Quantifying the Health Impacts of Eliminating Air Pollution Emissions in the City of Boston
Presenter: Matthew Raifman, Boston University
Armistead G. Russell, Georgia Tech
T. Nash Skipper, Georgia Tech
Patrick L. Kinney, Boston University
Background. Cities around the world are taking action to limit greenhouse gas emissions through ambitious climate targets and climate action plans. These strategies are likely to simultaneously improve local air quality, leading to public health and monetary co-benefits. In this study, we sought to estimate the health impacts of the City of Boston’s climate action plan, Carbon Free Boston, and in doing so consider the importance of evaluating the health impacts of local climate action alongside intended environmental impacts.
Methods. We simulated at a 4km resolution how the elimination of anthropogenic emissions from the City of Boston would impact air quality across a 120km by 120km study domain using the Community Multiscale Air Quality (CMAQ) model. We then estimated how this change in air quality would impact incidence of mortality and a number of additional annual health outcomes, as well as their monetary valuation, using the U.S. Environmental Protection Agency Benefits Mapping Analysis Program (BenMAP).
Results. We estimate that eliminating anthropogenic emissions from the City of Boston would result in a decline in particulate matter (PM2.5) concentration across the entire study region ranging from 8.5 ug/m3 in the City of Boston to less than 1 ug/m3 elsewhere in the domain. Conversely, we estimate that summer ozone would increase for the Greater Boston Area and areas west. The monetary impact of the change in air quality on health is estimated to be a $2.4 billion per year savings across the full domain and $1.7 billion within Suffolk County only, which is home to the City of Boston. The annual net monetary savings for Suffolk County is comparable to 1.5% of the gross city product of Boston. We estimate that 288 deaths would be avoided per year across the study domain, about six deaths avoided, annually, per 100,000 people. Within Suffolk County, we estimate that eliminating emissions would result in 47 fewer deaths per 100,000 people, around 16% of all-cause premature mortality in the county. Across the study domain, these health benefits would be disproportionately be conferred upon people of color.
Conclusions. Our findings suggest that the Greater Boston Area would realized substantial health benefits should the City of Boston achieve the ambitious climate policy goals set forth in the Carbon Free Boston plan. Our results suggest that municipal climate policies have great potential to achieve health co-benefits, and that health impacts merit consideration as a core part of the way climate policies are evaluated by policymakers and the public.
A Co-Simulated Energy and Indoor Air Quality Housing Model to Inform Decisions for Retrofits and Health
Presenter: Catherine L. Connolly, Boston University
Chad W Milando, Boston University
W Stuart Dols, NIST
Jonathan I Levy, Boston University
M Patricia Fabian, Boston University
This presentation describes the development and application of a set of building models, or templates, to simulate energy, airflow, and indoor air quality (IAQ). Co-simulation is performed between two public domain software programs, EnergyPlus and CONTAM. EnergyPlus, developed by the U.S. Department of Energy, performs dynamic heat transfer analysis to simulate multi-zone, whole-building energy use. CONTAM, developed by the National Institute of Standards and Technology, simulates airflow and contaminant transport. During the co-simulation, EnergyPlus provides indoor room temperatures to CONTAM, which in turn calculates infiltration and inter-zone airflow along with resultant contaminant transport within the building. CONTAM accounts for ambient air contaminants, internal contaminant sources, and removal mechanisms including filtration. Together, these models provide a novel method for examining complex drivers of exposure to air pollutants in the indoor environment, as well as potential intervention strategies. We first constructed a coupled representation of a mid-rise multi-family apartment building, prevalent in greater Boston and elsewhere, based on an existing EnergyPlus template. We created a corresponding CONTAM template to enable simultaneous tracking of energy use and indoor air contaminants over time. Results include dynamic energy consumption and occupant exposure for periods up to one year. Our coupled model provides insight into the relationship between energy consumption and IAQ, and how retrofits or changes in human behavior can influence both. In particular, by continuing the development of templates for various housing types and incorporating local weather conditions, we can develop insight regarding housing in the greater Boston area or other geographic regions. These templates can be modified to represent various ranges of building performance including leakage rates across the building envelope and internal partitions, insulation levels, and ventilation system types as well as the effects of the climate zone and localized weather effects. Human behavior can also be incorporated by simulating occupant activities such as window opening, cooking, smoking, and exhaust fan use in the home. The aging housing stock in cities like Boston leads to issues with both energy efficiency and IAQ, so a model that can incorporate both dimensions can help identify optimal interventions. Furthermore, energy use and IAQ will be affected by climate change, reinforcing the importance of simultaneously evaluating two intricately linked issues: health and housing. This co-simulation framework has the potential to inform these topics through modeling different scenarios related to housing type, building characteristics, and ambient weather conditions in the context of a changing climate. Through collaboration with multiple stakeholders, we can develop retrofit scenarios that are realistic and reflective of pending policy decisions.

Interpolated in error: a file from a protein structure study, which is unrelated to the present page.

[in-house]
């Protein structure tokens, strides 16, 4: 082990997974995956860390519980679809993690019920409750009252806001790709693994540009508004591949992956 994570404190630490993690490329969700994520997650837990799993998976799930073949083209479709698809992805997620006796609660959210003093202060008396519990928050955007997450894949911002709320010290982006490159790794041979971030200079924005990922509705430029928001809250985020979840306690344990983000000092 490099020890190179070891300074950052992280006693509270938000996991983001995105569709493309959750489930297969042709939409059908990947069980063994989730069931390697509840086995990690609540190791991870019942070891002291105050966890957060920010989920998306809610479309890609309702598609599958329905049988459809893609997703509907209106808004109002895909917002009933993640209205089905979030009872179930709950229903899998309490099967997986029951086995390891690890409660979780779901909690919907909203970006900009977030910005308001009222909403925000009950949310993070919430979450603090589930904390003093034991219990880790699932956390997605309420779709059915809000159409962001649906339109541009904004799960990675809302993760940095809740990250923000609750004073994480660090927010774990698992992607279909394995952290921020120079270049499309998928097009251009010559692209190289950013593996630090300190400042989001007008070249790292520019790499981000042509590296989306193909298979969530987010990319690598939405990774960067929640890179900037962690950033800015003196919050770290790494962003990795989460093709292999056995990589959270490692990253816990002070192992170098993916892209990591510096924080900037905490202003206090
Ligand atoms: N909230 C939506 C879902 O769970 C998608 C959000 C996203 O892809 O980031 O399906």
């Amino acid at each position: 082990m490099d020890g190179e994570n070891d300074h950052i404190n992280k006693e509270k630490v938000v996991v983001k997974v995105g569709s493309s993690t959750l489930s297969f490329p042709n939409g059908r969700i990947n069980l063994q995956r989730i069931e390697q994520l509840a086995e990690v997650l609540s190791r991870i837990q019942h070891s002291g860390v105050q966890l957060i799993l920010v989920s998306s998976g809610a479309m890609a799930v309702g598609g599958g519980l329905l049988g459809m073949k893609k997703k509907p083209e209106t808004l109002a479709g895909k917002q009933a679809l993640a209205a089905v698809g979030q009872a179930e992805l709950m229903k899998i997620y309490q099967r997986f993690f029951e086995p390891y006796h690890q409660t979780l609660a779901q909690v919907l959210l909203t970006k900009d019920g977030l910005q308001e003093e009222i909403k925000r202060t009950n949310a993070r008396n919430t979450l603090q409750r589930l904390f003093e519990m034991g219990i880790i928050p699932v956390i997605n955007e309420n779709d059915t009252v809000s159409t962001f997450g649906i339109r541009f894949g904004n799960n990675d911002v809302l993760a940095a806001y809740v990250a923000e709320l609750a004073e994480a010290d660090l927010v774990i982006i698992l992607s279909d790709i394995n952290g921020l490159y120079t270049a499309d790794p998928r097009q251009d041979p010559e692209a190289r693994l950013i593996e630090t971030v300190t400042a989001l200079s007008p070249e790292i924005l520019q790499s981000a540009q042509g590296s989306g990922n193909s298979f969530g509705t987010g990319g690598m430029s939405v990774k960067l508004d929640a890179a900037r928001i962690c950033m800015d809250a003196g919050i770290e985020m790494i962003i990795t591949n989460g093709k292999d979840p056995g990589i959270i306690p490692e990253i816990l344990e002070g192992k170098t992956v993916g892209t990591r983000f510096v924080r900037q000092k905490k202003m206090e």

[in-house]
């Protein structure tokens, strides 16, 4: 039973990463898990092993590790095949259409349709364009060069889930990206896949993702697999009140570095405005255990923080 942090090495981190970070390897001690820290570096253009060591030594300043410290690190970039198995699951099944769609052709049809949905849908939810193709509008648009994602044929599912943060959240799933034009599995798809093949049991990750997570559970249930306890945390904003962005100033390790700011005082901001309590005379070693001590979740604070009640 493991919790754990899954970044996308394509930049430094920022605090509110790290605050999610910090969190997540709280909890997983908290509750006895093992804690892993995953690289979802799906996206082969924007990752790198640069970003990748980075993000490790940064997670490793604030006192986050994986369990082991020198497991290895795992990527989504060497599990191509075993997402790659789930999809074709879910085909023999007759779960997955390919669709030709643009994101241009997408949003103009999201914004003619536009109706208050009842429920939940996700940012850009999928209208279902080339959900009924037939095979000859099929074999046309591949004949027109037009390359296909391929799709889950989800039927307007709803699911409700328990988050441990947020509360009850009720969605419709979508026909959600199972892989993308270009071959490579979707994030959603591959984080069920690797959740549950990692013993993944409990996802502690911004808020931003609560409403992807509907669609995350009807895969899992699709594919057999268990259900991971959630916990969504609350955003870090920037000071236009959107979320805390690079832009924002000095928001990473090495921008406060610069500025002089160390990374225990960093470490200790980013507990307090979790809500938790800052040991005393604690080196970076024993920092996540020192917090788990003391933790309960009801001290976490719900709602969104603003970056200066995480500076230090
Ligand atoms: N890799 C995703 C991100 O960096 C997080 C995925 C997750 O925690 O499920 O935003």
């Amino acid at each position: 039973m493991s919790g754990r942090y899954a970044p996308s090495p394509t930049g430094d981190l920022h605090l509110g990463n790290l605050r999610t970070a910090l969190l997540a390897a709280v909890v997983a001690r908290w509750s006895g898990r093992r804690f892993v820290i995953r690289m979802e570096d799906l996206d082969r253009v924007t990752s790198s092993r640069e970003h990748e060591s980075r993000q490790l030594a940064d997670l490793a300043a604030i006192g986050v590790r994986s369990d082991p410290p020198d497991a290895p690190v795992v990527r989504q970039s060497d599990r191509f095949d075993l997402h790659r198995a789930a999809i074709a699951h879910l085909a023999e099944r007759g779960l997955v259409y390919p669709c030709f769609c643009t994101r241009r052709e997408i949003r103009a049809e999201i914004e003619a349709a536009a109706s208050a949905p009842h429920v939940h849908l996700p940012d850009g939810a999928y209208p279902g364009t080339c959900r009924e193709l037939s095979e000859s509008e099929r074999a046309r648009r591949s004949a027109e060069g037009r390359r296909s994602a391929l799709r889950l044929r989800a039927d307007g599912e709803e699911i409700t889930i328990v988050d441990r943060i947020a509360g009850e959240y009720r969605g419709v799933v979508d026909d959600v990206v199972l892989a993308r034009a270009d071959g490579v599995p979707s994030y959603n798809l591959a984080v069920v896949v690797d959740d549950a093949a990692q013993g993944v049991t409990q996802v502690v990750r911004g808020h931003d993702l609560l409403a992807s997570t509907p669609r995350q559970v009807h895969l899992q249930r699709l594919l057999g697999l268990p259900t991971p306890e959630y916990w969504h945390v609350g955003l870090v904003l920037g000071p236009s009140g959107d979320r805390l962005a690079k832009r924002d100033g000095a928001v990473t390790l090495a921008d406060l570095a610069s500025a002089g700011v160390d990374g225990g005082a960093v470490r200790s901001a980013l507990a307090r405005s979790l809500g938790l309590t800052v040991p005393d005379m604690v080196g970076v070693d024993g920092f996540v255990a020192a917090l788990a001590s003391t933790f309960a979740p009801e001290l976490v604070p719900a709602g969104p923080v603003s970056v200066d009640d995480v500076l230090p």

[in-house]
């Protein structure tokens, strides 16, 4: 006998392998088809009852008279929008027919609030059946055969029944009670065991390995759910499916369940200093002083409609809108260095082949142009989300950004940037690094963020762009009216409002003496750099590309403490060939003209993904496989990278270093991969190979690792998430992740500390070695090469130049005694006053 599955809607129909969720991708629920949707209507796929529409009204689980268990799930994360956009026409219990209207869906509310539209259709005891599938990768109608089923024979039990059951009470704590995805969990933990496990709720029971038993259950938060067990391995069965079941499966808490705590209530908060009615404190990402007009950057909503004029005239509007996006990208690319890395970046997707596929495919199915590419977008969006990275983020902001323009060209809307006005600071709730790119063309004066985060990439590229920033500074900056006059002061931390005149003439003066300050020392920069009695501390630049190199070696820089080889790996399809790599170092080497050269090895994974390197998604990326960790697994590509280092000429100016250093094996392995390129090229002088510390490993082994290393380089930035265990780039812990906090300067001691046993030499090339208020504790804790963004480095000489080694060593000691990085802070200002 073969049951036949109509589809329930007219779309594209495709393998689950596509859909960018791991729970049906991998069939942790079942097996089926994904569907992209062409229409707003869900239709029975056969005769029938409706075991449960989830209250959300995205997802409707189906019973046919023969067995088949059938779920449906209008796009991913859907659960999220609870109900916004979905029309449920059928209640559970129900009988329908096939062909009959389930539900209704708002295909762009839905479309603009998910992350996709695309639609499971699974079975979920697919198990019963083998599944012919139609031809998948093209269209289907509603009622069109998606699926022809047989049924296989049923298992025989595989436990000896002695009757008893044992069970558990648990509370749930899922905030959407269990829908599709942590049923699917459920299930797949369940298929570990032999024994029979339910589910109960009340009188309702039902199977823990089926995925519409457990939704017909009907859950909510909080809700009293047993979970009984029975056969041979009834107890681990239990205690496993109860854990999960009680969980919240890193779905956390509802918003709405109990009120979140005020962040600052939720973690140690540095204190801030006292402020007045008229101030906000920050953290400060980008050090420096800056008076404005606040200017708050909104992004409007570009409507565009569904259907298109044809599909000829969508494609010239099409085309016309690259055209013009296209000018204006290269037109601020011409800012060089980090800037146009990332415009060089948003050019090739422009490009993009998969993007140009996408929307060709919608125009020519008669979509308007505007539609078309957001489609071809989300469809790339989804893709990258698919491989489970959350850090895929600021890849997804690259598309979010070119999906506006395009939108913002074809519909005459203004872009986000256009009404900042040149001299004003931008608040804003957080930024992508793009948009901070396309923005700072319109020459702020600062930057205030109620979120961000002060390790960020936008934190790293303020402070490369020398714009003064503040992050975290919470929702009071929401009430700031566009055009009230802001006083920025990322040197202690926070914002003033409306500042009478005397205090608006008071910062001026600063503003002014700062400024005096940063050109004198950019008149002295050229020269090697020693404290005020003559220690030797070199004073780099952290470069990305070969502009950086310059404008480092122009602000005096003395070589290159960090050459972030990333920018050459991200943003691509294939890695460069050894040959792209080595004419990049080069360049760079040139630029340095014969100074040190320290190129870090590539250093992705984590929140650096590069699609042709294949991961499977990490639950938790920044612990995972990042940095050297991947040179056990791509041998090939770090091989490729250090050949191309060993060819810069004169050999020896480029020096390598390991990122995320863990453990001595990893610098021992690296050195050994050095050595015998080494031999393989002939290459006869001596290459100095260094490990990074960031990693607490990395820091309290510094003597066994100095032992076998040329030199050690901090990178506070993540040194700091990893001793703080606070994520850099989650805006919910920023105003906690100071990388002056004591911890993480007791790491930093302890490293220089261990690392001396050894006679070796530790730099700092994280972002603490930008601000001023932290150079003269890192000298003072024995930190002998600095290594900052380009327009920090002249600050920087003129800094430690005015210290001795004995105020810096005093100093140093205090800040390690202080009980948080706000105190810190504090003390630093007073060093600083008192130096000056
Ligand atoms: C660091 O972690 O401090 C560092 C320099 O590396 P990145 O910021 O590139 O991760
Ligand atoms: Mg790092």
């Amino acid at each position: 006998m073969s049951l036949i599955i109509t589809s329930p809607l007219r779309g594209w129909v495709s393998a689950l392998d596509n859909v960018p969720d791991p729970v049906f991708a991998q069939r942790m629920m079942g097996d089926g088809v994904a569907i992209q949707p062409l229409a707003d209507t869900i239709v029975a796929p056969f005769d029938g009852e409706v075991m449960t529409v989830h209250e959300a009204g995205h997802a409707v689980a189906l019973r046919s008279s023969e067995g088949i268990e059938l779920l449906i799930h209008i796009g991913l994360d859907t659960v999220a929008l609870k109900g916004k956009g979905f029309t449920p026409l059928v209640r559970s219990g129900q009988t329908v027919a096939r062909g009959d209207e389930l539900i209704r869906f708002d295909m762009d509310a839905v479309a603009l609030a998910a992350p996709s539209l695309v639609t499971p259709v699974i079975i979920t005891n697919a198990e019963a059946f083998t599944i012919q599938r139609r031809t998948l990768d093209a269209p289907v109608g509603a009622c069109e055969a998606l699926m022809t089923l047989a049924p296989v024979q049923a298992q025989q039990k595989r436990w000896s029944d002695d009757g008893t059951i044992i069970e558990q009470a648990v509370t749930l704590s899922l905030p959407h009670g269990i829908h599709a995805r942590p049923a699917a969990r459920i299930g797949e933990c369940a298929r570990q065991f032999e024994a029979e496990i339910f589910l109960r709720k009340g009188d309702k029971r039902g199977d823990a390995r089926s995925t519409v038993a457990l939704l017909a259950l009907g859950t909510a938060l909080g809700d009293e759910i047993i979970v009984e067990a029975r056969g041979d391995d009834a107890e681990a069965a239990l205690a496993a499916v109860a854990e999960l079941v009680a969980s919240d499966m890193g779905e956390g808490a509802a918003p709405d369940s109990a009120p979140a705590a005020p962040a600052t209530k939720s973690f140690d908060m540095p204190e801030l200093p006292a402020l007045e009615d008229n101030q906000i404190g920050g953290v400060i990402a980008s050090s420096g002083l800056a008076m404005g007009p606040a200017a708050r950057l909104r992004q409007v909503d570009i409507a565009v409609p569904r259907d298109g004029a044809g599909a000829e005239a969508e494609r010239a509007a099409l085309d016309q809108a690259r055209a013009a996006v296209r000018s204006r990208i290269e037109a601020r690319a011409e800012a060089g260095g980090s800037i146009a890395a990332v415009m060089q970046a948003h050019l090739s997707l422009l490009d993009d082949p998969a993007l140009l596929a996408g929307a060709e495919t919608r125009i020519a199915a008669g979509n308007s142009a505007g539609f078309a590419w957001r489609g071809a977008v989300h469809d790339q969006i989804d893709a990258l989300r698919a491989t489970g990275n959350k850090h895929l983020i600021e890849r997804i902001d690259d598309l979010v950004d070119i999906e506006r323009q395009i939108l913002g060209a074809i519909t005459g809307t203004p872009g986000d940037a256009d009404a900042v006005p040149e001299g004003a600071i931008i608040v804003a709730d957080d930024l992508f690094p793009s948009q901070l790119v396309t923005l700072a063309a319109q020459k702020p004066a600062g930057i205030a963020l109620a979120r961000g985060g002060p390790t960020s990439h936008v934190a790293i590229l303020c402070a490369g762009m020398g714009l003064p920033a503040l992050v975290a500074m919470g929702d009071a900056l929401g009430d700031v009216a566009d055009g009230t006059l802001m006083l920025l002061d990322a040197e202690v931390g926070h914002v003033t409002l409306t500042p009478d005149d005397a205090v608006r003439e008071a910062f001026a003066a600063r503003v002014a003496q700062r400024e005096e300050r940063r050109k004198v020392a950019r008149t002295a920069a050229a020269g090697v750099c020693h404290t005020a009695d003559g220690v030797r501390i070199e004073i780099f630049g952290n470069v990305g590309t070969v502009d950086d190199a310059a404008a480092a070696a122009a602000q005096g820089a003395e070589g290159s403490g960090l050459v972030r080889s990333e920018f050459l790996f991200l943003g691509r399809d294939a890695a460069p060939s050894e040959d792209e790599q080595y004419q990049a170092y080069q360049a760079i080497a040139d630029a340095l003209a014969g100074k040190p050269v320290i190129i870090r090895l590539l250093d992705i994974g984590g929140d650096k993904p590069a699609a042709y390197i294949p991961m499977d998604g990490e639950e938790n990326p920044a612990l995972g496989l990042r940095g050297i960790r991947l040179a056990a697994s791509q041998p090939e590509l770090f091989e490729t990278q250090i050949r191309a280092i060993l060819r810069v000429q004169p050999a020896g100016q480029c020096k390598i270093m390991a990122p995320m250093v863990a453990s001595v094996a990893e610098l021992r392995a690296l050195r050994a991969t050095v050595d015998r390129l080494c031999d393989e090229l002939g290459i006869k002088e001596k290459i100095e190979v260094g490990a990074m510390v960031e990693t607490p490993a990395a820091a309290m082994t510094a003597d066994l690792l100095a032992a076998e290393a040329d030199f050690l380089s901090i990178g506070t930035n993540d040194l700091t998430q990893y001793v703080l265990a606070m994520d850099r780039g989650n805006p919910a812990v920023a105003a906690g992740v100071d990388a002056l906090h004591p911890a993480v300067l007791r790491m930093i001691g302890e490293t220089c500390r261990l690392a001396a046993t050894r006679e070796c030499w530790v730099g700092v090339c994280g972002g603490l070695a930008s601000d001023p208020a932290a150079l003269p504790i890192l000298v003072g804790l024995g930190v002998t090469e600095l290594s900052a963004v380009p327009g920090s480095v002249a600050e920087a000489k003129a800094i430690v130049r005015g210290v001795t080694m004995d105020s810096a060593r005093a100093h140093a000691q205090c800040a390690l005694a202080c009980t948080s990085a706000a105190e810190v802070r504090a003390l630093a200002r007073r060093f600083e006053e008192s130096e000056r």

Moderator: Paulina Muratore, Union of Concerned Scientists